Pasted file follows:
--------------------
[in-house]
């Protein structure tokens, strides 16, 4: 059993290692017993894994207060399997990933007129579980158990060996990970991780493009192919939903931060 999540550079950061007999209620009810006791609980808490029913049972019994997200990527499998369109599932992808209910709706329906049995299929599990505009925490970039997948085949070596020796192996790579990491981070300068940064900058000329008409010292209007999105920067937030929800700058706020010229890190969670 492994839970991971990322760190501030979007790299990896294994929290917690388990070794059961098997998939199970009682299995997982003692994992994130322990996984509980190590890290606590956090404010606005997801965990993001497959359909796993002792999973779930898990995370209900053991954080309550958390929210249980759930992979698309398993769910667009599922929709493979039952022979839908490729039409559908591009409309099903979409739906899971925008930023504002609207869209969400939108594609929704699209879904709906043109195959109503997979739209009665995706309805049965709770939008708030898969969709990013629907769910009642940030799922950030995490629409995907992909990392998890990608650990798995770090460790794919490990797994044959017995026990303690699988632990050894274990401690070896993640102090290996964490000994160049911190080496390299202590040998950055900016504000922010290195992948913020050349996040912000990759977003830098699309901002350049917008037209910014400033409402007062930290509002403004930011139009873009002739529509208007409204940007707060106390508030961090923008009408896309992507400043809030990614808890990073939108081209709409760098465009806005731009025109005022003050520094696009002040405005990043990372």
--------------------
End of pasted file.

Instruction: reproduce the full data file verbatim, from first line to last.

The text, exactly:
[in-house]
């Protein structure tokens, strides 16, 4: 059993290692017993894994207060399997990933007129579980158990060996990970991780493009192919939903931060 999540550079950061007999209620009810006791609980808490029913049972019994997200990527499998369109599932992808209910709706329906049995299929599990505009925490970039997948085949070596020796192996790579990491981070300068940064900058000329008409010292209007999105920067937030929800700058706020010229890190969670 492994839970991971990322760190501030979007790299990896294994929290917690388990070794059961098997998939199970009682299995997982003692994992994130322990996984509980190590890290606590956090404010606005997801965990993001497959359909796993002792999973779930898990995370209900053991954080309550958390929210249980759930992979698309398993769910667009599922929709493979039952022979839908490729039409559908591009409309099903979409739906899971925008930023504002609207869209969400939108594609929704699209879904709906043109195959109503997979739209009665995706309805049965709770939008708030898969969709990013629907769910009642940030799922950030995490629409995907992909990392998890990608650990798995770090460790794919490990797994044959017995026990303690699988632990050894274990401690070896993640102090290996964490000994160049911190080496390299202590040998950055900016504000922010290195992948913020050349996040912000990759977003830098699309901002350049917008037209910014400033409402007062930290509002403004930011139009873009002739529509208007409204940007707060106390508030961090923008009408896309992507400043809030990614808890990073939108081209709409760098465009806005731009025109005022003050520094696009002040405005990043990372």